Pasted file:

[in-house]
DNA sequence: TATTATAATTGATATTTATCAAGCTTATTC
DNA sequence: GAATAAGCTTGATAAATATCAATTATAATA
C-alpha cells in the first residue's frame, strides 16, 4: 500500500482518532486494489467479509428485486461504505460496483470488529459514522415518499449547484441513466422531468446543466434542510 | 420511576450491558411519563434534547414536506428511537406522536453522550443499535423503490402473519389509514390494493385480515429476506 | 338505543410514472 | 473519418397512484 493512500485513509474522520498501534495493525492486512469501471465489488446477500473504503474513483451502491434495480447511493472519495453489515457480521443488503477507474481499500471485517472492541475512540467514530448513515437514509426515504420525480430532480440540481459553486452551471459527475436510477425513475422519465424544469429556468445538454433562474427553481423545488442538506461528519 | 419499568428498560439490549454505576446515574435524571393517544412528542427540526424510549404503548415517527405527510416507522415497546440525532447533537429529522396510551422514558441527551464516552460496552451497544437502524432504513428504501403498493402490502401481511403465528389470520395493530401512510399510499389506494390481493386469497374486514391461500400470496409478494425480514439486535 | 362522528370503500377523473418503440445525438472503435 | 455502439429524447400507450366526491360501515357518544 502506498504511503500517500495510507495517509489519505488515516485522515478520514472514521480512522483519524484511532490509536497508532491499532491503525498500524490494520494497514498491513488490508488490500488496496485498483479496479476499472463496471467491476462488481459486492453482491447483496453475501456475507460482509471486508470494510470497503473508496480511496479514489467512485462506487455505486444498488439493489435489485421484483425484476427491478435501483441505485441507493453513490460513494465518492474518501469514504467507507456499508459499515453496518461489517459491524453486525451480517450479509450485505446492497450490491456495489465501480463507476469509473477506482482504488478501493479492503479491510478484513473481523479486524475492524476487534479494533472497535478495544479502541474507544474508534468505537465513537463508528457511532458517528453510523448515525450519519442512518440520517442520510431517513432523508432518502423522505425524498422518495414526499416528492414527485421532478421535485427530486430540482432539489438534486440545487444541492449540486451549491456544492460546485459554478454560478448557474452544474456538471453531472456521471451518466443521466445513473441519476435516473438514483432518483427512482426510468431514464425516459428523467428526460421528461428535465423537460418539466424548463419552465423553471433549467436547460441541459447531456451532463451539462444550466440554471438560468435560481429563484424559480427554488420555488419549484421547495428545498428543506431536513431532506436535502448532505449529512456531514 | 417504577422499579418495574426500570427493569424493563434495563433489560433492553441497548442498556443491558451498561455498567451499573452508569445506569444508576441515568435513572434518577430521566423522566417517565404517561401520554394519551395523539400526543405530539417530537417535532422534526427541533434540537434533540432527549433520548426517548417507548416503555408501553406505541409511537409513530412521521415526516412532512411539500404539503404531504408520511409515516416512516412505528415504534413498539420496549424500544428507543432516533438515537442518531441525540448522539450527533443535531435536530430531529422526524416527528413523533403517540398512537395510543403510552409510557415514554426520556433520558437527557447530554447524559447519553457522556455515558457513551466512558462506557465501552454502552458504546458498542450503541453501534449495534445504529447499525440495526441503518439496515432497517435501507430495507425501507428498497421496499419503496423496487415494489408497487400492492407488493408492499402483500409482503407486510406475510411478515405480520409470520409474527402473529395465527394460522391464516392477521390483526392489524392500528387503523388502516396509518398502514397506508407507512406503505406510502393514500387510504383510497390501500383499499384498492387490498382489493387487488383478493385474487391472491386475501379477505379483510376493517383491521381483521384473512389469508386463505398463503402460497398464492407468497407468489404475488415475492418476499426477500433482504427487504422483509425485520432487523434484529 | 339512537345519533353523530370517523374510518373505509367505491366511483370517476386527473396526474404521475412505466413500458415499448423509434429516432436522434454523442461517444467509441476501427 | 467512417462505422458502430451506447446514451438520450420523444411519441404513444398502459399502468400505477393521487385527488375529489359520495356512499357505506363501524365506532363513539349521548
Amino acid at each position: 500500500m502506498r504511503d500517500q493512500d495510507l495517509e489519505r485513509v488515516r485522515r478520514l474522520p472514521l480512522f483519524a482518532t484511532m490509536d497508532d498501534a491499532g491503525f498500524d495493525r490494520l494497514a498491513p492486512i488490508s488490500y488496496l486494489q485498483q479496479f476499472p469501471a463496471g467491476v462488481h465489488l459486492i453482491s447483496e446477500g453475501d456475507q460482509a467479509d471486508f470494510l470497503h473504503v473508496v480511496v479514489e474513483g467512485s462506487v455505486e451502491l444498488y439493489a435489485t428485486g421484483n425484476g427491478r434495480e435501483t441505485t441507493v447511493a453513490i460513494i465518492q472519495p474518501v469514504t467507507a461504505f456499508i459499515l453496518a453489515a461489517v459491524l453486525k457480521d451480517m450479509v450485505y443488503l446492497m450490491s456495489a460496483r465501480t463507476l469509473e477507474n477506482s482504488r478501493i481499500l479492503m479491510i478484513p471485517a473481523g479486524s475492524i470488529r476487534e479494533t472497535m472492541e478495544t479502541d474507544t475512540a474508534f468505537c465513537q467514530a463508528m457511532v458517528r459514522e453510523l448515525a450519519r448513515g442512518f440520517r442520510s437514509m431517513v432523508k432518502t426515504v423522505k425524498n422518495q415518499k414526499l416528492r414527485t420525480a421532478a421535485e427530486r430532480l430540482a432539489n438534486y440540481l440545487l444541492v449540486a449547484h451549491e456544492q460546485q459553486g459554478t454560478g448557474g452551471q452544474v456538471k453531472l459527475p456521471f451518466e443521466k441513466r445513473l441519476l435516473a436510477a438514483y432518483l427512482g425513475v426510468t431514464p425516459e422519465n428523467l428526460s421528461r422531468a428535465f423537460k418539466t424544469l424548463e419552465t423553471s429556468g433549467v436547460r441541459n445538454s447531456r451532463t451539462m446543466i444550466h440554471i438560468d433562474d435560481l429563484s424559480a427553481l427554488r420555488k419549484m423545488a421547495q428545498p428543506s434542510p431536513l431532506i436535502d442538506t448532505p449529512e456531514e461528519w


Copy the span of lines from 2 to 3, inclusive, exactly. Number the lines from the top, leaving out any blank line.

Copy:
DNA sequence: TATTATAATTGATATTTATCAAGCTTATTC
DNA sequence: GAATAAGCTTGATAAATATCAATTATAATA